What are the necessary considerations we should think about to help students reach academic automaticity? Should we drill, drill, drill? Should students learn the age-old strategy of cramming? Should practice be done during one lesson or over several lessons?
What is Academic Automaticity?
Let’s back-up a minute. What is academic automaticity? Academic automaticity is the ability to do something without needing to think through each step – the process/recall is organic. Think about a great golfer – do they need to think about where their foot placement should be when lining up to put? Do they need to think about how far to pull back their arms before taking a swing? What about their hand placement on the putter?
Hopefully it’s automatic. However, academic automaticity is more than not needing to think through steps. It includes the ability to blend skills and ideas, knowing how and why the blending will probably work – in other words, they understand the process/idea so well they can connect it to other processes and ideas, transferring their learning. Academic automaticity allows the learner to place their efforts on new learning that builds off of what is now automatic. In other words, the learner faces less cognitive overload because certain learning is in place.
Example: English proficient student VS English learner
Compare two students. Student A is an English proficient student. Student B has been in the country three years and is still learning the English language. Both students are in an 11th grade history class. They are asked to read 7 pages in their textbook. Student A is able to read the text, but is challenged by new ideas presented by the author along with a few new vocabulary word. Student B attempts to read the text but is challenged by many of the words and the ideas presented. Student A is able to focus all efforts on understanding new ideas and concepts while making connections to past learning because reading the text was automatic. Student B must place effort on both because neither is automatic.
Which student reaches cognitive overload faster?
How do we help students reach academic automaticity?
Let’s go back to our original question – what are the necessary considerations we should think about to help students reach academic automaticity? A few things should come to mind when planning lessons to be sure all students are able to successfully reach the goal(s) of the lesson. First, determine the prerequisite skills needed to be in place for students to begin learning something new.
For example, if a student is learning how to add single digit numbers, the students must be able to recognize something is a number, identify numbers, and count. If one skill is missing, it needs to be addressed before new learning will be successful. This might be done through small group front-loading (tutoring prior to the lesson instead of after the lesson when frustration has set in) before the whole group lesson.
Next, consider how you will use scaffolds to help students acquire the new learning. Let’s continue with the lesson on adding single digit numbers. Scaffolds needed to begin this lesson might include using counters, having students draw representations of the numbers, a teacher modeling their thinking and actions, partner work, and looking at examples and non-examples. As students begin to understand the concept of adding, the teacher pulls some of the scaffold away to allow students to work more independently.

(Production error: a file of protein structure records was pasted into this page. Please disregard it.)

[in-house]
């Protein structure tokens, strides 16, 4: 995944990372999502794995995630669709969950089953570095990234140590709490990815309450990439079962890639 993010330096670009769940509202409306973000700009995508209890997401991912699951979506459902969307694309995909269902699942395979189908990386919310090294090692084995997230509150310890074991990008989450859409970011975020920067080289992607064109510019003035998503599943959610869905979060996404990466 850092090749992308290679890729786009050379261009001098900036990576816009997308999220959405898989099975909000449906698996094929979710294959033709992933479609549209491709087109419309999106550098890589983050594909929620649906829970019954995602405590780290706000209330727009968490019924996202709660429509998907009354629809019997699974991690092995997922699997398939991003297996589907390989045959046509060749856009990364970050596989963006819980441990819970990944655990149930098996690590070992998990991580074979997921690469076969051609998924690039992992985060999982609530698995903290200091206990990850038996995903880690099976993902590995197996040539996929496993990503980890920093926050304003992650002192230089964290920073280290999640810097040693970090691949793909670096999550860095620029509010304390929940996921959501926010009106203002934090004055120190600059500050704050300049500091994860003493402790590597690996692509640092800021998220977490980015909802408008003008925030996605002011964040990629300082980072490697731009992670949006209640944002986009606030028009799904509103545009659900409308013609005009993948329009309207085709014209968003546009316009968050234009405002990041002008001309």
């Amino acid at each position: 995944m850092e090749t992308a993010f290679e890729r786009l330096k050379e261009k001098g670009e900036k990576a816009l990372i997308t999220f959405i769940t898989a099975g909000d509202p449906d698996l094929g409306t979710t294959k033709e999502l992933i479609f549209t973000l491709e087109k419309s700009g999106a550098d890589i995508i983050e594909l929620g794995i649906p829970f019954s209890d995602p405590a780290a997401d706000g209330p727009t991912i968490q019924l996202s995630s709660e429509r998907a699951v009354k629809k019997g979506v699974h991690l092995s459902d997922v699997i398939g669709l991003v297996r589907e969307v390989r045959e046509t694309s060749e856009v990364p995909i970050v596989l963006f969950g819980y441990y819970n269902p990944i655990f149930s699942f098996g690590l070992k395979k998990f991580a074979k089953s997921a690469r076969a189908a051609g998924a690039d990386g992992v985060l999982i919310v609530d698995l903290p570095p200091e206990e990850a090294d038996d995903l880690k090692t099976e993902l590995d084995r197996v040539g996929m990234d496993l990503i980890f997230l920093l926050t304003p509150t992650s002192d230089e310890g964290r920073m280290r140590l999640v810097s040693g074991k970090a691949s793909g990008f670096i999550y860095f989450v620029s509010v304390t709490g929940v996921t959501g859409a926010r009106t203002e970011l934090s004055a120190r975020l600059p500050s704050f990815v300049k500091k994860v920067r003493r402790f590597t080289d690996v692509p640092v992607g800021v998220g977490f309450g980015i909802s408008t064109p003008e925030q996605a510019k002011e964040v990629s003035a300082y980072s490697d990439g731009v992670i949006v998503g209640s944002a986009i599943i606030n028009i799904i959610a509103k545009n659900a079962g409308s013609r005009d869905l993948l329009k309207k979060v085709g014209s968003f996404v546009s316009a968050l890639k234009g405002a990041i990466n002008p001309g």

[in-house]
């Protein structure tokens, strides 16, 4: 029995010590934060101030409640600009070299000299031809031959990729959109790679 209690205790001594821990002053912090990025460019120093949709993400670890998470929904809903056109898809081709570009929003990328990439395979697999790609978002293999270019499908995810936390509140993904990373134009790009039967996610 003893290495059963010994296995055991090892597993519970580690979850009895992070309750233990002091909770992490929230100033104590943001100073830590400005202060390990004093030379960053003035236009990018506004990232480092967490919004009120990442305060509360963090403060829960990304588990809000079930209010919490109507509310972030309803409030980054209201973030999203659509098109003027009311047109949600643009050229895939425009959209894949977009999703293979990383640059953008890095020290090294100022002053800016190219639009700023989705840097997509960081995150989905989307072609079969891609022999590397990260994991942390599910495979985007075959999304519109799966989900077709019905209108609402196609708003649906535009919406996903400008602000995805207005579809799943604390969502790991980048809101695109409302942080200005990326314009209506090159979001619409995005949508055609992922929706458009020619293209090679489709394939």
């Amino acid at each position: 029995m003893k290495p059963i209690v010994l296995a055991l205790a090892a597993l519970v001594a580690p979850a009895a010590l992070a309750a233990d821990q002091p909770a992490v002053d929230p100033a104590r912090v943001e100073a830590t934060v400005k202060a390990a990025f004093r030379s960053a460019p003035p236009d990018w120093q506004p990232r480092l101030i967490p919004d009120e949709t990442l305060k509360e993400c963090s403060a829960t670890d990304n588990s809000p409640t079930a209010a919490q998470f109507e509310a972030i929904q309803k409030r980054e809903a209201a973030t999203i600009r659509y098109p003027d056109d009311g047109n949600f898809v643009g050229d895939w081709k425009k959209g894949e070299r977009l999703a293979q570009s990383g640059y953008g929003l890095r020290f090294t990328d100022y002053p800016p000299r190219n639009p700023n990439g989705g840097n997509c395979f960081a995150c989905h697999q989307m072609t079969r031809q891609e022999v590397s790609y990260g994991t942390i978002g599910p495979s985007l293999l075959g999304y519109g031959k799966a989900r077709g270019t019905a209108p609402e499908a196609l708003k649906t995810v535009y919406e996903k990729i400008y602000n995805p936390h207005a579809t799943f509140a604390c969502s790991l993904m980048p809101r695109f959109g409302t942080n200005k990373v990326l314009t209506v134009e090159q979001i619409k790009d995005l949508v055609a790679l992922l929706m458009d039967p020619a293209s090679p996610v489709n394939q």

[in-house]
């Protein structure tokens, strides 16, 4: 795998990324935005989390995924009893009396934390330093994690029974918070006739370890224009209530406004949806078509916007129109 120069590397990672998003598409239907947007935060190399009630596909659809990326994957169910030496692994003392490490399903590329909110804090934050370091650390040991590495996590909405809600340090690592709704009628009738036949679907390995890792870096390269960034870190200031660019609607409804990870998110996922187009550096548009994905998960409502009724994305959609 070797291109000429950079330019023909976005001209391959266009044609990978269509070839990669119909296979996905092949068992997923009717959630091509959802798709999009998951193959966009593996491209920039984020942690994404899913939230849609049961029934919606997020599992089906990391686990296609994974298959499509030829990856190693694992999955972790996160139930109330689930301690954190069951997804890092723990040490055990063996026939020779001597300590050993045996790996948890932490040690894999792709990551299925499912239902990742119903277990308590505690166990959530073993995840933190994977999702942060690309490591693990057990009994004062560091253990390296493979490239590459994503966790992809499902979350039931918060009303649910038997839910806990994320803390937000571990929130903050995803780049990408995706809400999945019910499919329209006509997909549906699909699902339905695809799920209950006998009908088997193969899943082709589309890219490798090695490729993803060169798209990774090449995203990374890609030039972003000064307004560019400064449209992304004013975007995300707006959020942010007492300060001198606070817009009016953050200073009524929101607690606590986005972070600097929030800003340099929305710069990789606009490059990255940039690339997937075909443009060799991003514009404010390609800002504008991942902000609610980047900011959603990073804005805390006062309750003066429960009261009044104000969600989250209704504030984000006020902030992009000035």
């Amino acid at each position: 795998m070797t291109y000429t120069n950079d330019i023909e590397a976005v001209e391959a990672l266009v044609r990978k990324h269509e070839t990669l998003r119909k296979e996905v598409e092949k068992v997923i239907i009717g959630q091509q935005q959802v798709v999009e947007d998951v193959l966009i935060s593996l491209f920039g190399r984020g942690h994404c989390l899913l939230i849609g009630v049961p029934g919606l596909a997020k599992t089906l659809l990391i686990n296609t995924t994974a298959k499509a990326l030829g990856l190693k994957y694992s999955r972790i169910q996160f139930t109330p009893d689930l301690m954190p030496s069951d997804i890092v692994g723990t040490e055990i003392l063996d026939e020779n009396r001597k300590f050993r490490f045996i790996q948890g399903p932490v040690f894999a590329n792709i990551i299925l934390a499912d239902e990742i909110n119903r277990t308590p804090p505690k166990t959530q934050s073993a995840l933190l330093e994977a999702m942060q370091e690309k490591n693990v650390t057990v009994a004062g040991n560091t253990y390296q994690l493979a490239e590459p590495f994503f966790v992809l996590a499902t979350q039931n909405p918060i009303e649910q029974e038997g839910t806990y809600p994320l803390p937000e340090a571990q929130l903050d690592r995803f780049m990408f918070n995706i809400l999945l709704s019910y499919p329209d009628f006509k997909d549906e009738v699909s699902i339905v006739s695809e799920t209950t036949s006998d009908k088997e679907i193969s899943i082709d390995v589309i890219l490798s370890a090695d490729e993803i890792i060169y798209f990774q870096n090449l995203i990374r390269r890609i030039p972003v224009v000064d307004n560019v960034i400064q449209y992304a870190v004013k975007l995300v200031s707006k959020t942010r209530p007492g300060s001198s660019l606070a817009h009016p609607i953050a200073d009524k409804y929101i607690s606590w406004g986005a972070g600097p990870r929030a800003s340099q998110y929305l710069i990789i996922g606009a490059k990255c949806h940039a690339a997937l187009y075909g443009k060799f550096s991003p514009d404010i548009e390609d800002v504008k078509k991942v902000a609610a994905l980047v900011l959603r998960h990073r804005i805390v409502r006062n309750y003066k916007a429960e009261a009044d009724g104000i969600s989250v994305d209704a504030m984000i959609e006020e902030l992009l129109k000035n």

Modeling might be the first scaffold removed. Next, the teacher may let students choose drawing or using counters instead of doing both. This process continues until students are able to add single digit numbers on their own. However, they have not yet reached academic automaticity. This time spent with students is called direct practice – the teacher is purposefully spending quality time helping students build new learning.
How spaced practice helps
After students show an understanding in their initial learning, space practice out over time so students continue to revisit the process/skill. Spaced practice is the idea of revisiting a skill/routine/fact(s) over time, throughout several lessons, and then reviewed periodically to ensure retention.
Let’s say you plan to work with students on a new skill for a total of 60 minutes. The first lesson, 20 minutes, consists of the initial practice. The next day, you work on the skill for another 15 minutes. Two days later, you visit the skill and begin making connections to previous learning. This takes about 15 minutes. In three days, your warm-up focuses on this skill and a skill learned in the previous unit. The review requires students to retrieve information. Students might: use flash cards, answer questions using information from a graphic organizer, or partner share all they can recall about the topic. It takes 5 minutes. A week later you revisit the skill along with other learning from the unit in order to prepare for a final assessment.
Moving students towards automaticity of learning does not take more time; it takes spaced time. This means rethinking the way lessons are planned. Most learning does not happen in one given hour. Some takes less time, while other learning takes much more time. But, spaced practice is what makes the learning stick.
So, are we there yet? Remember, automaticity is the overall outcome. Just because the final assessment is over doesn’t mean students have done enough to retain the knowledge. Revisit the learning by spiraling ideas together bringing new learning together with previously learned material, making connections. Don’t set aside thoughts and ideas because the unit is complete. Make connections to the next unit, and the next, and the next.